Good grief — is grief good?
Las Vegas Little Theatre is now in rehearsals for Bert V. Royal's "Dog Sees God: Confessions of a Teenage Blockhead," opening May 9. Surely, the word "blockhead" is a dead giveaway. This is Charles Schulz's beloved Peanuts gang, strained through the filter of gritty real life. Aged to near adulthood, they cope with alcoholism, drug abuse, sexual orientation, homophobia and The Big Questions. Well ... the late Charles Schulz's beloved characters always dealt with existential conundrums. all the more intriguing because it came out of the proverbial mouths of babes.
But "Dog Sees God" — clearly labeled by its author as "unauthorized" — was written after Schulz's death. and you've got to wonder how Schulz's family feels about it. The Schulz clan already protested loudly over the publication of the biography, "Charles Schulz and Peanuts," claiming distortions and lies (after reading it, I must say so much of what bothers them — primarily the depiction of his massive ego masked as insecurity, social awkwardness and emotional distance — rings true for a lot of creative folk).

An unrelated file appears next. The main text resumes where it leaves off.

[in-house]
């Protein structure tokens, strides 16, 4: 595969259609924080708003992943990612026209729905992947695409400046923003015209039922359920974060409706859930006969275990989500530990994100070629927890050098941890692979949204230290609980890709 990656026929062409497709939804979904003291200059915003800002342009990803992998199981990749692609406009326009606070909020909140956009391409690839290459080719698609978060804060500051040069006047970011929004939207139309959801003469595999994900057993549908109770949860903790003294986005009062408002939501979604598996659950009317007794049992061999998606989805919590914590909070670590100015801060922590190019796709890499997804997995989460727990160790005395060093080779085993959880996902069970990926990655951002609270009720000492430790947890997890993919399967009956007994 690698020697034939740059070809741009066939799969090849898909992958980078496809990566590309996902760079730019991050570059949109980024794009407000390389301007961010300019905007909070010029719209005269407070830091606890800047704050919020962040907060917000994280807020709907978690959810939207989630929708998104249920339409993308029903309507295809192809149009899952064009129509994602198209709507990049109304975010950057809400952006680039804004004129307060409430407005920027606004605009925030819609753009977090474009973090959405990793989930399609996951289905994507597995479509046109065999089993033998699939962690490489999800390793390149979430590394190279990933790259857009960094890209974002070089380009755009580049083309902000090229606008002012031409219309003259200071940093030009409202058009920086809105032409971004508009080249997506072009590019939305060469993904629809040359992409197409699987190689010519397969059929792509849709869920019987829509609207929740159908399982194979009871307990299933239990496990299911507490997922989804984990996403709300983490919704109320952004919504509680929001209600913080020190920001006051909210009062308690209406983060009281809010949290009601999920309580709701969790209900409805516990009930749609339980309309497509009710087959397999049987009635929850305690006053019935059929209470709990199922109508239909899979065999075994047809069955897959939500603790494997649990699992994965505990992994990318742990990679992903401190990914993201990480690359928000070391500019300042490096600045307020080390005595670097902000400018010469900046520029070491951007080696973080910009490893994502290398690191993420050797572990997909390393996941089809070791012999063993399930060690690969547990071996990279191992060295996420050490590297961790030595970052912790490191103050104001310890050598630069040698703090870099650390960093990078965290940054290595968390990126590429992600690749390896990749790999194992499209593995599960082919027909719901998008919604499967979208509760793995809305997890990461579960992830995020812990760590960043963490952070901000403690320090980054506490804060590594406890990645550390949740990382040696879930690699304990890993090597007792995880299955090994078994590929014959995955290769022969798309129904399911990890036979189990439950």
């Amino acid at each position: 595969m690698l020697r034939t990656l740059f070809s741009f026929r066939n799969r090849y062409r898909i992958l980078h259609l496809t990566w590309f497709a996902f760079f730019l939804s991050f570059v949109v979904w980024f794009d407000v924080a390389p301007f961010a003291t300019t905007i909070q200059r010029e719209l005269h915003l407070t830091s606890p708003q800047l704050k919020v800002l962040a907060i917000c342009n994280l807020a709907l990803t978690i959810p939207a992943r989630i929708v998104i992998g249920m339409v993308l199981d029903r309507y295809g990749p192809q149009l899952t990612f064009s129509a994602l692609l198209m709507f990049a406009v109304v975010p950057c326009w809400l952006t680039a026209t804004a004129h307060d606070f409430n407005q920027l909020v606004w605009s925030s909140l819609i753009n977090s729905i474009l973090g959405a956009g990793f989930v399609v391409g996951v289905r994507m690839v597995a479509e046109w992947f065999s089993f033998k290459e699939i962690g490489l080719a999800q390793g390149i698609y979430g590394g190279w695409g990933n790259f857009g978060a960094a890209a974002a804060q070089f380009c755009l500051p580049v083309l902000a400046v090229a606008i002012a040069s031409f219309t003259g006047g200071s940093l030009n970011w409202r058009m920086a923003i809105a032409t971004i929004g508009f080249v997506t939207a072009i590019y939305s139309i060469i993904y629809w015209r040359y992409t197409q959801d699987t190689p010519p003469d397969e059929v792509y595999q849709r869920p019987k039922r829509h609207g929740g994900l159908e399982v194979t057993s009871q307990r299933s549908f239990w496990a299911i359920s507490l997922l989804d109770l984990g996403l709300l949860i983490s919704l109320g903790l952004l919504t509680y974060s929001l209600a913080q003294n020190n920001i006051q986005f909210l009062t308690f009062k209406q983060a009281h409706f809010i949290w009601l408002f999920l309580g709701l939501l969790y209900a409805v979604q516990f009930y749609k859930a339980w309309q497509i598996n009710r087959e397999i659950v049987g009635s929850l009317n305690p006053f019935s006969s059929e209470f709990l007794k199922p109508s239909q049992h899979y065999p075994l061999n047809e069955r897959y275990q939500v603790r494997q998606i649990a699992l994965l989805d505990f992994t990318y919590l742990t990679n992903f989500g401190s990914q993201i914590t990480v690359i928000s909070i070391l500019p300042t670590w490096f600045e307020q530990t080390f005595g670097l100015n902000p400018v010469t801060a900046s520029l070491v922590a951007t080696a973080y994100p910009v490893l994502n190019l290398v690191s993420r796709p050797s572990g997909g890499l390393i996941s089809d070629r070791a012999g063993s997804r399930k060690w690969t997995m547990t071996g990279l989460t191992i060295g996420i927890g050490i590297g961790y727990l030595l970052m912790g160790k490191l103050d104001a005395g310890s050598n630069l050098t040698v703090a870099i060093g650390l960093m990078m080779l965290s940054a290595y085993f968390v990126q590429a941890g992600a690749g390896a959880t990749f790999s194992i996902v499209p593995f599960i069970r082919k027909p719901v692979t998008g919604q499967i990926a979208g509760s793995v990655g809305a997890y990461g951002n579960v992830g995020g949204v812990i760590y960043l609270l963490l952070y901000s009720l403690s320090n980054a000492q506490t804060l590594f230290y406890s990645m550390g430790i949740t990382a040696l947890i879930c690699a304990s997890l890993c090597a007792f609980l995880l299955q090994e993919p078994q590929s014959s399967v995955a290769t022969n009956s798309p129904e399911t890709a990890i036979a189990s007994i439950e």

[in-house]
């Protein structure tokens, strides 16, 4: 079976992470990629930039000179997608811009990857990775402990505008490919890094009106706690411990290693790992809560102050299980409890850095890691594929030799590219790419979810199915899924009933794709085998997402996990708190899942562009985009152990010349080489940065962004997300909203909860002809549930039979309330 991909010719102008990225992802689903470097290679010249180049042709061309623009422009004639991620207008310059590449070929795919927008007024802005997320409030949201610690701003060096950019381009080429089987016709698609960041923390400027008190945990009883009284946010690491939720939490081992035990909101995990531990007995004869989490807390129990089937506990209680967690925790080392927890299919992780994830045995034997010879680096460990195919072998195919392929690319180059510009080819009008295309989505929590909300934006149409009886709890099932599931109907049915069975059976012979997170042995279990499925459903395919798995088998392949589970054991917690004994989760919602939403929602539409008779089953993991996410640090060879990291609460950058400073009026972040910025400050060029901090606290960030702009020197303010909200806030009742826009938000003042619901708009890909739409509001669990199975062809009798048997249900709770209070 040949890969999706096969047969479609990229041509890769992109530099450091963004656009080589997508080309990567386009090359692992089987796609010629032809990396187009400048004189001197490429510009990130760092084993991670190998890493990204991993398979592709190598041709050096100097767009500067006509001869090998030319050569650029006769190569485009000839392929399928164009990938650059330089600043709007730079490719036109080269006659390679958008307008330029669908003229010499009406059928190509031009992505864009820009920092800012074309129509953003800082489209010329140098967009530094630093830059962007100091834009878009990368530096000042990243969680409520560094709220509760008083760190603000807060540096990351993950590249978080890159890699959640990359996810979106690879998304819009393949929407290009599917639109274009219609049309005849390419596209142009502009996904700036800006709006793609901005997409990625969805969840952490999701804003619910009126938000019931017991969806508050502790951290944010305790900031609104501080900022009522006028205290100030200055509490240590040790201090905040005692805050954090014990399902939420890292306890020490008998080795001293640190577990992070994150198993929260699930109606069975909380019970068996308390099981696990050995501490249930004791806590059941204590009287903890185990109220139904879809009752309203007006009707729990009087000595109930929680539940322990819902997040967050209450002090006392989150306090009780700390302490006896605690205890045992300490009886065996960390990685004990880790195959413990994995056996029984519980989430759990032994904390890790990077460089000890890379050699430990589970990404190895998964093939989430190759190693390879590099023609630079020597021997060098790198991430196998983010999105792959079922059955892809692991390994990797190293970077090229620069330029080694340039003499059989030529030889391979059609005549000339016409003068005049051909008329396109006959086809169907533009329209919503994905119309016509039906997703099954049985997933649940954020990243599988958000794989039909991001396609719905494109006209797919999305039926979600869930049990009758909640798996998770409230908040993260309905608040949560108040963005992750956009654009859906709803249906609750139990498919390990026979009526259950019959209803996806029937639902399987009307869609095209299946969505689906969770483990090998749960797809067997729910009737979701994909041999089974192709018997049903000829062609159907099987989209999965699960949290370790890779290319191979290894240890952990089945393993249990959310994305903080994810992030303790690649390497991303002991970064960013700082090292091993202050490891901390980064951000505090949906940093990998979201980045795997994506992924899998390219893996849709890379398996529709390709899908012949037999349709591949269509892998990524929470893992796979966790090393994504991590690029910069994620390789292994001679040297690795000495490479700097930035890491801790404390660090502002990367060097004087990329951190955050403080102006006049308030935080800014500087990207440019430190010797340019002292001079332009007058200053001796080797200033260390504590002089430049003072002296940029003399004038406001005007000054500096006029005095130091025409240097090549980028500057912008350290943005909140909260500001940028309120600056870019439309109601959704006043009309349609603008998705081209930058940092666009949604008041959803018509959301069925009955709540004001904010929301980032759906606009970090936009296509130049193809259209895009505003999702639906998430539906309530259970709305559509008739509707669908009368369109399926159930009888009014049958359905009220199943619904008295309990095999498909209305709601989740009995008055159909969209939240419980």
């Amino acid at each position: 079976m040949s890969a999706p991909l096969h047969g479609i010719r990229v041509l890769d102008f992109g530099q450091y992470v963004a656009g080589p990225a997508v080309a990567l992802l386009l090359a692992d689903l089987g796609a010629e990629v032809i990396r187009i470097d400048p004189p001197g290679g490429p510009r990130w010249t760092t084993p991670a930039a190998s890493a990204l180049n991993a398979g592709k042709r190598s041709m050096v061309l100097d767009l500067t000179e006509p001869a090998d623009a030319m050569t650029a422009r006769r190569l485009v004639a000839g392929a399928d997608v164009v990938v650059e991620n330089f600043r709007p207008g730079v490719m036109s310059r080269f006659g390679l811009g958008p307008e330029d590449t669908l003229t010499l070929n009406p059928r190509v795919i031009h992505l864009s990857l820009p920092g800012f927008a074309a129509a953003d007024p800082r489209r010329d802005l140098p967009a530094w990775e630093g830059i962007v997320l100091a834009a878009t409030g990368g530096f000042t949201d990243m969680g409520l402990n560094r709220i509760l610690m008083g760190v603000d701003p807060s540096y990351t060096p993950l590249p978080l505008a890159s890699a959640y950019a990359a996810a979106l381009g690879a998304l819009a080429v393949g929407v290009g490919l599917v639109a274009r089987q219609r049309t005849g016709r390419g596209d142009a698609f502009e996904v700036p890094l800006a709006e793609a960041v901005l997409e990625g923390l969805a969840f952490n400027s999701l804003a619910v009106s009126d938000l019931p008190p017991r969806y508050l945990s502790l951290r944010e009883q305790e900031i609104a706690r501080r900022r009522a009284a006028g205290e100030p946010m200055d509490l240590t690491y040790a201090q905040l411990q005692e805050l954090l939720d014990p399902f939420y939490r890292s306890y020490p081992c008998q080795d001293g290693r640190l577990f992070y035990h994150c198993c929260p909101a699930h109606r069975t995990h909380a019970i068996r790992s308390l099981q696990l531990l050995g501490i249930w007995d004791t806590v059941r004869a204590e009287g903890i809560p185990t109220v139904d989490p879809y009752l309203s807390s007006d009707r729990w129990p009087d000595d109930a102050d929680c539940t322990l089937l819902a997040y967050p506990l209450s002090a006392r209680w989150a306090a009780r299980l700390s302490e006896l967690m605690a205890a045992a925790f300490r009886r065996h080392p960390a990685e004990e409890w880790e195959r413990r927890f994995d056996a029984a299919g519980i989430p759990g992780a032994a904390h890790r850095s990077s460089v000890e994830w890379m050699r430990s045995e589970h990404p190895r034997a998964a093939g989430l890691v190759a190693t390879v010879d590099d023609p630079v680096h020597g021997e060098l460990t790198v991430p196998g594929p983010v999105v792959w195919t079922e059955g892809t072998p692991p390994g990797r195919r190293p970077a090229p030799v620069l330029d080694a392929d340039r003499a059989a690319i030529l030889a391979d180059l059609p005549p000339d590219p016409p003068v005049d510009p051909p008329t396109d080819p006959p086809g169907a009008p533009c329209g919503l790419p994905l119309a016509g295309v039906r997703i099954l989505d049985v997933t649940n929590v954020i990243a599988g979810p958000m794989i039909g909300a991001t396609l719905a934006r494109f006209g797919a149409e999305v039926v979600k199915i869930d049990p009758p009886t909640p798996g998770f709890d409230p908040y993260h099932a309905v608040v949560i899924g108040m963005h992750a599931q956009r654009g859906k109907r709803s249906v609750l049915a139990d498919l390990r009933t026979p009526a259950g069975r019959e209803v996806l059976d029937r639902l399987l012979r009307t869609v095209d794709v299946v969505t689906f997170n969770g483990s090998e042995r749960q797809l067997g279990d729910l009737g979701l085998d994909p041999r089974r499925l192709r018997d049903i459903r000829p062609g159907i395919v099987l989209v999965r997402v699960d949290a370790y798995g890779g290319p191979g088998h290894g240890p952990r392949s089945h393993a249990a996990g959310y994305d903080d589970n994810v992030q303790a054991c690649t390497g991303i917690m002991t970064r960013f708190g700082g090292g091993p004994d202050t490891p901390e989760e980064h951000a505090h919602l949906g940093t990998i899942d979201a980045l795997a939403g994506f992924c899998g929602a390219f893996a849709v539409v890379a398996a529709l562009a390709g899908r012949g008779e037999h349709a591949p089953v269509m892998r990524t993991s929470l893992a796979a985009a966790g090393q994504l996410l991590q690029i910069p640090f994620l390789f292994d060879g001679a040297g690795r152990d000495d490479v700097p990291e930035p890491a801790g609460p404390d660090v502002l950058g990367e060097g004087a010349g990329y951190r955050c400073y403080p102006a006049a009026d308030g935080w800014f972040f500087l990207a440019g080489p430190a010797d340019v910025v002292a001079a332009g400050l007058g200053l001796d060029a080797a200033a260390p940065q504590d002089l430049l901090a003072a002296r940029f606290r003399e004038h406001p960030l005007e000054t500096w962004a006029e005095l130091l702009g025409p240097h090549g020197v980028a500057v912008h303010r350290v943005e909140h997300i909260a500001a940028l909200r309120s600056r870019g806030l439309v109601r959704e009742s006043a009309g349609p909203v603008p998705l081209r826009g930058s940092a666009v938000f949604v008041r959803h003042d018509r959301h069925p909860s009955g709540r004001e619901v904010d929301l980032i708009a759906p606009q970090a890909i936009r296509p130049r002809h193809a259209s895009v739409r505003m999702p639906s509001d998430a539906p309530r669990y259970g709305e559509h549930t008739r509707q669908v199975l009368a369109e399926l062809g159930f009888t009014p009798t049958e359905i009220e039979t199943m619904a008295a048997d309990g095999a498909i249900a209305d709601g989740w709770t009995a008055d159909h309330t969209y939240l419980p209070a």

After looking over the play, it's clear Schulz would've ... LOATHED IT. But it's a gutsy idea. Though the characters are renamed, it's clear who they are. Brace yourself: The Snoppy stand-in is put to sleep after a grisly attack on Woodstock. Van (Linus) is a stoner. Beethoven (Schroeder) may be gay. Matt (Pig-Pen) has become a pathological neat freak, and homophobic, viciously beating up Beethoven. Van's sister (Lucy Van Pelt) is a pyromaniac institutionalized for setting the Little Red-Haired Girl's flame-colored locks literally aflame. And C.B. (Charlie Brown) is still as existentially befuddled as ever.
Theoretically, this lifelong Peanuts fans loves it. In practice and LVLT's execution, well, we'll see. But Schulz's family must be madder than Lucy during that time of the month. And Schulz himself must be cursing from atop Snoppy's Sopwith Camel in the Sky.